So I was MORE than happy with that. Its not great, but REALLy great for B. Overall I was floored with how well he did first time out ever. He mostly kept his wits and there was only half a mini-tantrum. Supertrainer said because of his inattentive brain, she kept his trot VERY in check which I think was a brilliant move. Asking for more would have been asking for disaster.



On to stadium, Supertrainer said he was literally perfect. We were so worried about him refusing that she rode with such concentration and determination on course, that she missed a fence completely and was eliminated on technicality... WHOMP whomp . HAHA I died. I was like, welp...whatever dude, he went clean. Good on him!

So apparently the fences were not simple and were pretty scary and he took them like a champ. Rocked the 2 stride "combo" so much that she forgot where she was!

I could only laugh. Like, whatever! I probably would have ridden so much worse and forgotten my course, so I didn't care. We came and we conquered my goals for the weekend. 1) stay in a arena 2) all four feet on the ground 3) don't get eliminated from refusals

Also, it was a good experience for him! Perhaps we will continue eventing, perhaps not. Either way I was so proud of him and SO thankful for my trainer for piloting him...even with errors :P

So thats my question. When you pay someone to ride or compete your horse, what is YOUR expectation from them?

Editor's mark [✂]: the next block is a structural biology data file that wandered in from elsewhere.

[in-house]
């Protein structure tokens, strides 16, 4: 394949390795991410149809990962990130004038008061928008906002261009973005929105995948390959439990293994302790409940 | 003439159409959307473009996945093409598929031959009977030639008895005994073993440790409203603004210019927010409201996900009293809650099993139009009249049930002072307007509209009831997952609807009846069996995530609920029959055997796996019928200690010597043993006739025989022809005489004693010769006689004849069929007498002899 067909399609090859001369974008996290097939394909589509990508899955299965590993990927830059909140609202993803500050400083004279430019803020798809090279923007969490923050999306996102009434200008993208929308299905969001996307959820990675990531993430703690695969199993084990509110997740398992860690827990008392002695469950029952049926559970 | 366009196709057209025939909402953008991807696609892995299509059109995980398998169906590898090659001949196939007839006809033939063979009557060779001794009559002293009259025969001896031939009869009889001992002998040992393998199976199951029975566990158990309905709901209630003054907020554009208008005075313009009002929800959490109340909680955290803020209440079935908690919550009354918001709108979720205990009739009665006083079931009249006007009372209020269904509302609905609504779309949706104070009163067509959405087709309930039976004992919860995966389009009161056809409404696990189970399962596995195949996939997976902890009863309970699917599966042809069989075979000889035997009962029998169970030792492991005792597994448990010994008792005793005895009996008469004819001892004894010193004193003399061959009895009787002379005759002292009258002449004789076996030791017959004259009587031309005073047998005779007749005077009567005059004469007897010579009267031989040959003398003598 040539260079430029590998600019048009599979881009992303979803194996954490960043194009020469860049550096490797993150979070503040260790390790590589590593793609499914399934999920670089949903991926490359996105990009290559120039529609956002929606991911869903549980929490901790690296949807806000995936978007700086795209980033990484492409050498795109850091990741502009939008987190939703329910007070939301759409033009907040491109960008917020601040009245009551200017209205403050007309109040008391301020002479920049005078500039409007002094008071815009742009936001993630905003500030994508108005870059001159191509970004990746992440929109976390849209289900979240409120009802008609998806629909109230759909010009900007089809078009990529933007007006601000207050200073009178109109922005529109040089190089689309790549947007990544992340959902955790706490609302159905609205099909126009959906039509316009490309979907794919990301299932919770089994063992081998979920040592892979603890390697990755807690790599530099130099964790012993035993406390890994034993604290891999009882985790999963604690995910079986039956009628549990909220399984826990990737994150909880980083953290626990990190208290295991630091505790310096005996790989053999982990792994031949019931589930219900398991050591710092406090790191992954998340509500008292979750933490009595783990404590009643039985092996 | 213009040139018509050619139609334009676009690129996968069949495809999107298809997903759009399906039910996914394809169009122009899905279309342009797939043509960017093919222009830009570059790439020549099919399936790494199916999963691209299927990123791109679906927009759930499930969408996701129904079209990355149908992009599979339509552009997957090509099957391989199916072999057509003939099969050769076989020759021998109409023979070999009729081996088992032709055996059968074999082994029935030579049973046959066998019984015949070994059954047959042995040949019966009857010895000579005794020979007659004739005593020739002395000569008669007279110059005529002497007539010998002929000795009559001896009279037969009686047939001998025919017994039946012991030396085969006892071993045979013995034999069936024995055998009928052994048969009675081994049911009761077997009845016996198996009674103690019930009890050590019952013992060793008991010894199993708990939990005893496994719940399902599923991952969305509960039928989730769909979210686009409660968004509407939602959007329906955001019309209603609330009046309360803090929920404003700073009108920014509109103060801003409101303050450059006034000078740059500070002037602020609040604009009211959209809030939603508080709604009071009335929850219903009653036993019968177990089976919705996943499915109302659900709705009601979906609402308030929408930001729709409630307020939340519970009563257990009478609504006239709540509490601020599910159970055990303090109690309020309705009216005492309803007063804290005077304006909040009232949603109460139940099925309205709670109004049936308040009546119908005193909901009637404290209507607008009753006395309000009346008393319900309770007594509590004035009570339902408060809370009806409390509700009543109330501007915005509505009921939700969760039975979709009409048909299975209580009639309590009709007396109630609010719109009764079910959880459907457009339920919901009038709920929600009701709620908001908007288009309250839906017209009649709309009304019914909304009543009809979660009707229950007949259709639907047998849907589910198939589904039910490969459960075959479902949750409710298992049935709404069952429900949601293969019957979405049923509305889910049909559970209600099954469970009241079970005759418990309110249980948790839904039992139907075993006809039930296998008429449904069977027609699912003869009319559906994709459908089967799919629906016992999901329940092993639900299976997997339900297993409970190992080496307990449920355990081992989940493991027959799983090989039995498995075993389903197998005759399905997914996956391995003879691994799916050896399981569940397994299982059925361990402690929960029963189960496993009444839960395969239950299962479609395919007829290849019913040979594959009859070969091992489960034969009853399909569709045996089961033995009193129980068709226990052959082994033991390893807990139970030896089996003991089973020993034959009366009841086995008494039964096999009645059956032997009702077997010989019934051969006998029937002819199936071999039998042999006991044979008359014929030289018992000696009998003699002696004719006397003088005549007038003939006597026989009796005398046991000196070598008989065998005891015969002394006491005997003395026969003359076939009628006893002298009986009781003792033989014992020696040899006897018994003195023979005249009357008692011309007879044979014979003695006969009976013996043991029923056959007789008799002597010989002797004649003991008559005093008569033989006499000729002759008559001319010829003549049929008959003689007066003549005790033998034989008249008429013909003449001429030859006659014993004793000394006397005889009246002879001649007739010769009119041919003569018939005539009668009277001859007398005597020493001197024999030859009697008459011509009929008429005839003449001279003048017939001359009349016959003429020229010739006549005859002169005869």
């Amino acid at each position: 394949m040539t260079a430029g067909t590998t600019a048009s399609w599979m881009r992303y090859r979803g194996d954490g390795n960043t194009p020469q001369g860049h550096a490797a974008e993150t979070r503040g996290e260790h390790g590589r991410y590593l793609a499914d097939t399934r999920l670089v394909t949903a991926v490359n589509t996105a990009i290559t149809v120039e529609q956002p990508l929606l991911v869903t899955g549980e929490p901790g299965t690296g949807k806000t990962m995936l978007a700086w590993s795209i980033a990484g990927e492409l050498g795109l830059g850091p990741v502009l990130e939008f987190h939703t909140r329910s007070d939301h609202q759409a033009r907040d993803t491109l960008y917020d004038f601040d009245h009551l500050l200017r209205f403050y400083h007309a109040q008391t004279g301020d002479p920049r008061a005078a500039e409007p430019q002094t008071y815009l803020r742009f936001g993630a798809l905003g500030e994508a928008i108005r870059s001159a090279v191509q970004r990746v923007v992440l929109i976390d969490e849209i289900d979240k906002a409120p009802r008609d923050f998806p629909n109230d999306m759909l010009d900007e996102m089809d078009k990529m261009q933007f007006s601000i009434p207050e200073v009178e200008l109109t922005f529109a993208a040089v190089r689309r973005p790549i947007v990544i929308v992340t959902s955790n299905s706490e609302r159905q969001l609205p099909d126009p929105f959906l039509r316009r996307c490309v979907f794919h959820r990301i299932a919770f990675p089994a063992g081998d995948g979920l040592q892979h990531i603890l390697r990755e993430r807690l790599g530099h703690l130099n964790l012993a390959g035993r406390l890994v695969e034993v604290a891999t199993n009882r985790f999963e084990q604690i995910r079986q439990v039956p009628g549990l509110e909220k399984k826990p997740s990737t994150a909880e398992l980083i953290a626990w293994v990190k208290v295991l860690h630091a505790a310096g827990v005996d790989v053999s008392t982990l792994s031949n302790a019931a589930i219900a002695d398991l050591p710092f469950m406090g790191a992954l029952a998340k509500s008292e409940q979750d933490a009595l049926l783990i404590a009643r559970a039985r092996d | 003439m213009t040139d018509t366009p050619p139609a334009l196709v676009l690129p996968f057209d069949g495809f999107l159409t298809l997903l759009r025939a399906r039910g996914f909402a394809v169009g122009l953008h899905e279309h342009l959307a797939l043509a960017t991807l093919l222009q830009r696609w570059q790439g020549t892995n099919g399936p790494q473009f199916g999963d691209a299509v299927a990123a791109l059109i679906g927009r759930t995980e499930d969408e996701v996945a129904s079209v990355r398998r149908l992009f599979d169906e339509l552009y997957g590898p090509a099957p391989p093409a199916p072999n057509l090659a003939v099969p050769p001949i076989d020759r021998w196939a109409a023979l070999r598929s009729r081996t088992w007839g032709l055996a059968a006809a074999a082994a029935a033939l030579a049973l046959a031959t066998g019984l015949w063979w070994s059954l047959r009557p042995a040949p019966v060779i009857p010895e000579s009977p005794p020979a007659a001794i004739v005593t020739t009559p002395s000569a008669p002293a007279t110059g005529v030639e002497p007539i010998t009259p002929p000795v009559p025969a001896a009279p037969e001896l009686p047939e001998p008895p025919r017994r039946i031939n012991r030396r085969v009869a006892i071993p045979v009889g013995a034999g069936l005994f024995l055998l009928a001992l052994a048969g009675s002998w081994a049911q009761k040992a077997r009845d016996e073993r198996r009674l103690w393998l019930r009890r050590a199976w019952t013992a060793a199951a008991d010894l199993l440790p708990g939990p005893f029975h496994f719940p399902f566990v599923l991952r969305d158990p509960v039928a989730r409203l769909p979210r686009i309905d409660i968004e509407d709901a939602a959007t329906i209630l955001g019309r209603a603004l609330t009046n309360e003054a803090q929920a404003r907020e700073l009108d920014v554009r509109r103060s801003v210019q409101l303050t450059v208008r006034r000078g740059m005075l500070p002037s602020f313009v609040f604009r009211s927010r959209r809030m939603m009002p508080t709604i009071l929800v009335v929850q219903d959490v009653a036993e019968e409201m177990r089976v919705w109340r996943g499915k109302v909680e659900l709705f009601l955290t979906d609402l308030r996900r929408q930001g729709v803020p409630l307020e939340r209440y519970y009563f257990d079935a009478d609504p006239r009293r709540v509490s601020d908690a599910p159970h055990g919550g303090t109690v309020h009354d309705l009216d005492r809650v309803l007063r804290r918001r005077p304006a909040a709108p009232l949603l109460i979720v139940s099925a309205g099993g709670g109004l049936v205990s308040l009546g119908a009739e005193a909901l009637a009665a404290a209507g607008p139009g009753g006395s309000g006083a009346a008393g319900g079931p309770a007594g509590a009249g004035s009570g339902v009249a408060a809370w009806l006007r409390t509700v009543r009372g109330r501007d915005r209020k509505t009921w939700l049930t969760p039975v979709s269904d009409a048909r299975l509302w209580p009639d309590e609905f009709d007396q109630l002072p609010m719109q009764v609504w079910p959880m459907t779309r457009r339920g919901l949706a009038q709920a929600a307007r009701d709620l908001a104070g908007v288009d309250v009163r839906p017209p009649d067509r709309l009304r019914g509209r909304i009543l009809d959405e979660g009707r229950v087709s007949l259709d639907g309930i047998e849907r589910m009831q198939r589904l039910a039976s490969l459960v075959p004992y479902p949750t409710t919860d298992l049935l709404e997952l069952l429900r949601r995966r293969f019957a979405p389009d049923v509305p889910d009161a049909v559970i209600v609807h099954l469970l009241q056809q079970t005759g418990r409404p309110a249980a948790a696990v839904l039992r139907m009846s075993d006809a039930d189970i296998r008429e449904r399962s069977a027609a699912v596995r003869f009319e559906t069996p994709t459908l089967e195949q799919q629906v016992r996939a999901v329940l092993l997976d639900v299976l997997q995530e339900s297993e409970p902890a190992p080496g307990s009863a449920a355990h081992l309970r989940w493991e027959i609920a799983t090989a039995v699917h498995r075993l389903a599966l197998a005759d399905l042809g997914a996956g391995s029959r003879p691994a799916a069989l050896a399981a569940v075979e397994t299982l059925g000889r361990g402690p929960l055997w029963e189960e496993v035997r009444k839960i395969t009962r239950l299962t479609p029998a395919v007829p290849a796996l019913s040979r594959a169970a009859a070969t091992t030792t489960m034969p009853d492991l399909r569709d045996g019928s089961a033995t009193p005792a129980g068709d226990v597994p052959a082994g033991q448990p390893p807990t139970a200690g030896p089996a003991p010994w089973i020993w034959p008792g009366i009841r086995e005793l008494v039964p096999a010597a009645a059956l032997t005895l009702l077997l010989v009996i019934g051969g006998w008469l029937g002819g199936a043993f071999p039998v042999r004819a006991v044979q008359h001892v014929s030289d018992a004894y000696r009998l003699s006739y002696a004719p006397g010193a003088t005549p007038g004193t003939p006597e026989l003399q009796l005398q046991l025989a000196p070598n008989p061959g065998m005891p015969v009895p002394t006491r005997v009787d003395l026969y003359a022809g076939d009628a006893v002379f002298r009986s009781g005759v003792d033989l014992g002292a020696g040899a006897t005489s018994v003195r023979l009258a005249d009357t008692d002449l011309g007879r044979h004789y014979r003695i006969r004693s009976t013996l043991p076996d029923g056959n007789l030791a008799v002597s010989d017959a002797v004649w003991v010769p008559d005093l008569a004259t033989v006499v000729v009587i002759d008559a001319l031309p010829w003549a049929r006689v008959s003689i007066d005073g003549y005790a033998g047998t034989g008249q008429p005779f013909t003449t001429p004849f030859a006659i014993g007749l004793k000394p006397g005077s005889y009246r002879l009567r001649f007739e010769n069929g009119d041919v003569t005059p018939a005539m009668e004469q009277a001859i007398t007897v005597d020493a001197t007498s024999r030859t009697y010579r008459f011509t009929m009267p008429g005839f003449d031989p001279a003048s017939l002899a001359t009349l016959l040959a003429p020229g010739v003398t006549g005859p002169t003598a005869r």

I can tell you mine is all about the horse and NOT the ribbon. I could care less about that, I just want a great experience for the horse with a tactful and quiet rider.

ST also took the time to get to know him over 3 weeks and did some great work with him for me when I couldn't. To me, thats worth my money a million times over. Didn't win dressage? Who cares. Went off course in stadium? Whatever, we are all human. Its all good in my book. Even if it had been higher stakes, I still would have been happy given the situation. I got what I expected, which was a calm first outing.

So dear readers, what do? When you're someone to ride, especially if that someone is a pro, do you expect them to be perfect or do you give them some leeway?

10 comments:

  1. My expectation is that the pro will give the horse a better ride than I would have. Vague, yes, but that's really why I put a pro up. I want the horse to come away from the ride with more confidence and a better understanding of their job, however that may be attained. I think an expectation of "perfect" is just setting everyone up for failure.

    ReplyDelete
    Replies
    1. I suppose perfect isn't the best word, but I actually know some people that expect that (which is ridiculous) so I was trying to envelop both sides of the spectrum

      By the way, I agree. Better than what I would do. And in this situation- she did hahah.

      Delete